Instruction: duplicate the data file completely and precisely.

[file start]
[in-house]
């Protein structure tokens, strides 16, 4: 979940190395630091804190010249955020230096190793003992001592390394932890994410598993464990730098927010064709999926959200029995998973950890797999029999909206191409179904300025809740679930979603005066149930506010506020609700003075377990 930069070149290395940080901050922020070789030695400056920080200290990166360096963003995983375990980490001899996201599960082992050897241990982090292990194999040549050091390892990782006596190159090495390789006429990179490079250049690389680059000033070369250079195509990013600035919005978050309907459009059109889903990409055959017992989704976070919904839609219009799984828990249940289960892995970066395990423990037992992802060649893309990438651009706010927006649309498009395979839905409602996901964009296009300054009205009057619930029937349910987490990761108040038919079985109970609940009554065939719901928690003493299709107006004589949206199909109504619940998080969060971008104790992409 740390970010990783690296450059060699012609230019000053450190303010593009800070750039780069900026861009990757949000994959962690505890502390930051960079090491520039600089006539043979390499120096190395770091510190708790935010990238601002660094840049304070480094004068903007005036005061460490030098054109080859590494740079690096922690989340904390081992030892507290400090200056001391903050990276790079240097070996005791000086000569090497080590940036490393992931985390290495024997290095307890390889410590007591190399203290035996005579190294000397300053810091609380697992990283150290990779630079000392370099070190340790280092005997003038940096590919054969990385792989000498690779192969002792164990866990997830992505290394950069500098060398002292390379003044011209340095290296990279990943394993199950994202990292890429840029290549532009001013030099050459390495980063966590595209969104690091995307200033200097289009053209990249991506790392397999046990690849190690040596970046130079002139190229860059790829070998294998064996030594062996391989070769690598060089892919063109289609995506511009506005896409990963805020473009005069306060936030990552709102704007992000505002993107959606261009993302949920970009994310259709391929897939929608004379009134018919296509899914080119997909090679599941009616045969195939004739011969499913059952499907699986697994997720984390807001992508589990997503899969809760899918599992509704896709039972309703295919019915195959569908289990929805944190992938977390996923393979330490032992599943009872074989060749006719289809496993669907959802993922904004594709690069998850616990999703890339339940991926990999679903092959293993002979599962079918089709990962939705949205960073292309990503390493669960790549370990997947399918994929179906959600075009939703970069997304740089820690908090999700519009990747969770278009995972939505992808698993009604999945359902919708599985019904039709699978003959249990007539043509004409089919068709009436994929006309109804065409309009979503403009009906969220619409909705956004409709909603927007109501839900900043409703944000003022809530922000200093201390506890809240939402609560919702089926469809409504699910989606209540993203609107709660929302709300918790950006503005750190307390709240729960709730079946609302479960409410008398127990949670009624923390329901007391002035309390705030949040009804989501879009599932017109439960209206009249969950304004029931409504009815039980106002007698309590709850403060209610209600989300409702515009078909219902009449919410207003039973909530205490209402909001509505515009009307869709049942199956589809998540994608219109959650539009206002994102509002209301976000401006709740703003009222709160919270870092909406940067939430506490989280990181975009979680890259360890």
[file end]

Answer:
[in-house]
């Protein structure tokens, strides 16, 4: 979940190395630091804190010249955020230096190793003992001592390394932890994410598993464990730098927010064709999926959200029995998973950890797999029999909206191409179904300025809740679930979603005066149930506010506020609700003075377990 930069070149290395940080901050922020070789030695400056920080200290990166360096963003995983375990980490001899996201599960082992050897241990982090292990194999040549050091390892990782006596190159090495390789006429990179490079250049690389680059000033070369250079195509990013600035919005978050309907459009059109889903990409055959017992989704976070919904839609219009799984828990249940289960892995970066395990423990037992992802060649893309990438651009706010927006649309498009395979839905409602996901964009296009300054009205009057619930029937349910987490990761108040038919079985109970609940009554065939719901928690003493299709107006004589949206199909109504619940998080969060971008104790992409 740390970010990783690296450059060699012609230019000053450190303010593009800070750039780069900026861009990757949000994959962690505890502390930051960079090491520039600089006539043979390499120096190395770091510190708790935010990238601002660094840049304070480094004068903007005036005061460490030098054109080859590494740079690096922690989340904390081992030892507290400090200056001391903050990276790079240097070996005791000086000569090497080590940036490393992931985390290495024997290095307890390889410590007591190399203290035996005579190294000397300053810091609380697992990283150290990779630079000392370099070190340790280092005997003038940096590919054969990385792989000498690779192969002792164990866990997830992505290394950069500098060398002292390379003044011209340095290296990279990943394993199950994202990292890429840029290549532009001013030099050459390495980063966590595209969104690091995307200033200097289009053209990249991506790392397999046990690849190690040596970046130079002139190229860059790829070998294998064996030594062996391989070769690598060089892919063109289609995506511009506005896409990963805020473009005069306060936030990552709102704007992000505002993107959606261009993302949920970009994310259709391929897939929608004379009134018919296509899914080119997909090679599941009616045969195939004739011969499913059952499907699986697994997720984390807001992508589990997503899969809760899918599992509704896709039972309703295919019915195959569908289990929805944190992938977390996923393979330490032992599943009872074989060749006719289809496993669907959802993922904004594709690069998850616990999703890339339940991926990999679903092959293993002979599962079918089709990962939705949205960073292309990503390493669960790549370990997947399918994929179906959600075009939703970069997304740089820690908090999700519009990747969770278009995972939505992808698993009604999945359902919708599985019904039709699978003959249990007539043509004409089919068709009436994929006309109804065409309009979503403009009906969220619409909705956004409709909603927007109501839900900043409703944000003022809530922000200093201390506890809240939402609560919702089926469809409504699910989606209540993203609107709660929302709300918790950006503005750190307390709240729960709730079946609302479960409410008398127990949670009624923390329901007391002035309390705030949040009804989501879009599932017109439960209206009249969950304004029931409504009815039980106002007698309590709850403060209610209600989300409702515009078909219902009449919410207003039973909530205490209402909001509505515009009307869709049942199956589809998540994608219109959650539009206002994102509002209301976000401006709740703003009222709160919270870092909406940067939430506490989280990181975009979680890259360890």